When a hospital closes in a U.S. city, it causes ripples across an entire ecosystem for patients. What happens to the medical care of patients who were about to have major surgery or undergo treatment that could improve their chronic ailment?
We’re seeing the fallout now in Philadelphia, since American Academic Health System LLC announced last month that it is closing Hahnemann University Hospital. The closure will displace more than 570 physicians who were in training as residents and fellows, the most significant displacement in United States history.
Hundreds of patients are left behind in a major city center facing a hospital closure, in dire need of help and care. According to data from the Centers for Disease Control and Prevention, Philadelphia County has one of the highest rates of drug overdose deaths among the most populous counties in 2017. The Philadelphia Department of Public Health reported 1,116 drug-related deaths in 2018, of which, opioids were detected in 939.
The challenge is clear: Why do health systems fail even in times when there is more engagement from patients and federal organizations?
First, inefficiencies in leadership and resources can lead to financial loss in major health systems. With the rising need for compliance, insurance pre-approvals, and higher standards of care, Hahnemann was not equipped with the ideal resources to create a health system that would succeed well into the 21st century.
Second, uncoordinated and fragmented care creates a loss for everyone involved. Often physicians at Hahnemann would struggle to get the details of medical cases to coordinate high level and cost-efficient care. This complicates the process to create efficiencies in modernizing and providing appropriate medical care. The infrastructure of the facilities was also deteriorating, and with very few resources, keeping an extensive system operational drives cost up. Given this situation, it was a challenge for Hahnemann to build a state-of-the-art medical system that would serve to educate, while also treating patients in a sound, evidence-based manner.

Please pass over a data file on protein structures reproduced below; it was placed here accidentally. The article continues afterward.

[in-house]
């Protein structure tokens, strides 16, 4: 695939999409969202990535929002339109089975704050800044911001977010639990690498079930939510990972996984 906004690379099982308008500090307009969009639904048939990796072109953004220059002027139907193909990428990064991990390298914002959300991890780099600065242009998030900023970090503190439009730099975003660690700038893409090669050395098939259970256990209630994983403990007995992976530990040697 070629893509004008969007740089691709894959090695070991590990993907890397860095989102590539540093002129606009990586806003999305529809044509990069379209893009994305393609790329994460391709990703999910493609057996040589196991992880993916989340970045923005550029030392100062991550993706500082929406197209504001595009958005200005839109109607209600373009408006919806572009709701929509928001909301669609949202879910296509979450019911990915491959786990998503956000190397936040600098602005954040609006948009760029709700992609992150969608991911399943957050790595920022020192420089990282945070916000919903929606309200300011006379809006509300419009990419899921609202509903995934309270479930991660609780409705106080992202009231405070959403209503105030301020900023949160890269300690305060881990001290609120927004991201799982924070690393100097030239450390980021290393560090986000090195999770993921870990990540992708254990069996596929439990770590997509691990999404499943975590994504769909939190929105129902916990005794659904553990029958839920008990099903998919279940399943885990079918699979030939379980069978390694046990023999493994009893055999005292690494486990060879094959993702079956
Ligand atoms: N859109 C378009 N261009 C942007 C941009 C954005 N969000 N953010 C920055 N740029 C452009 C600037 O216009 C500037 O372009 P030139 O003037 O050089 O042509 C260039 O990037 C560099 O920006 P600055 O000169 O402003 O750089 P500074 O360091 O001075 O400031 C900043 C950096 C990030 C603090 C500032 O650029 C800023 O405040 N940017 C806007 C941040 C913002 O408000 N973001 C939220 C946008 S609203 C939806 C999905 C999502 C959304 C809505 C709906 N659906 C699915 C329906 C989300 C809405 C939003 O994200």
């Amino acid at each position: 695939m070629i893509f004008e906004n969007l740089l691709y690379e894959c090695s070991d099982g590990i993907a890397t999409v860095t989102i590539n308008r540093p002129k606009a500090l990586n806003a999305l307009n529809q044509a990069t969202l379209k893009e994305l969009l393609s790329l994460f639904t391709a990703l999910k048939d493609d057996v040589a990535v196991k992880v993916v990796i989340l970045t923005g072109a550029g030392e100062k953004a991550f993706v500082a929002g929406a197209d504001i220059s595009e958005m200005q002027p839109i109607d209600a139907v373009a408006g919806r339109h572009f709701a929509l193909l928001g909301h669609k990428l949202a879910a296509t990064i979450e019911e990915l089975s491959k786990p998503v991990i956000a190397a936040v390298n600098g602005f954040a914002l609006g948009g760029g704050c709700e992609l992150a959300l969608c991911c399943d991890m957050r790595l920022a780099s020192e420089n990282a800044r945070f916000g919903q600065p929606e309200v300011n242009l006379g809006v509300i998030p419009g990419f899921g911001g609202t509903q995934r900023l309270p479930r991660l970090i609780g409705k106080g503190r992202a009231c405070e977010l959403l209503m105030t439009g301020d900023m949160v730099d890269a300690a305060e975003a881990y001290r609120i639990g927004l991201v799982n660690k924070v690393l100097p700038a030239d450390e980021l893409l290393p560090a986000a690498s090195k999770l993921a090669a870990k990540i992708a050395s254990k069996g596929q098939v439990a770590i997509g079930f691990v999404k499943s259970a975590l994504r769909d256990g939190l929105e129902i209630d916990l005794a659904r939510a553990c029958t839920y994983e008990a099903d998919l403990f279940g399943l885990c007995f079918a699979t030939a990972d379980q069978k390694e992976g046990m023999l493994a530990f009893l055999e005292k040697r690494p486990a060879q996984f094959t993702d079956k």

The majority of patients at Hahnemann were uninsured or covered by Medicaid or Medicare. More than 27 million people in the United States were uninsured in 2016, and this is due to non-expansion of Medicaid or because they simply did not have insurance for a variety of reasons, including both financial and societal barriers.
Many of the pain patients treated at this hospital had a preexisting history of opioid use disorders due to the overwhelming prevalence of these substances in Kensington and other neighborhoods. A public health crisis burden on an already weak health care system suggests that the system was overburdened with clinical and administrative hurdles. Collectively, when a health system fails, it can influence patients and explain why U.S. life expectancy has, for the first time in years, begun to shorten, driven largely by deaths from the opioid crisis.
The loss of a health-care system in Center City presents many challenges for patients and providers in the epicenter of an opioid crisis. There now is an urgent gap in medical care for patients to find new treatment centers, which poses new challenges and barriers, such as finding a steadfast provider for the referral, ensuring that the new provider partakes in a patient’s insurance plan, and transmitting medical records. These barriers unquestionably make it more challenging for patients to reliably and securely find treatment for their already complex conditions.
The health of a population requires the commitment of many stakeholders in Philadelphia, including the community at large and treatment providers. Creating sustainable health systems that move into the 21st century will require diligence, patience, time, and frontline champions of ideas that exist to serve these communities.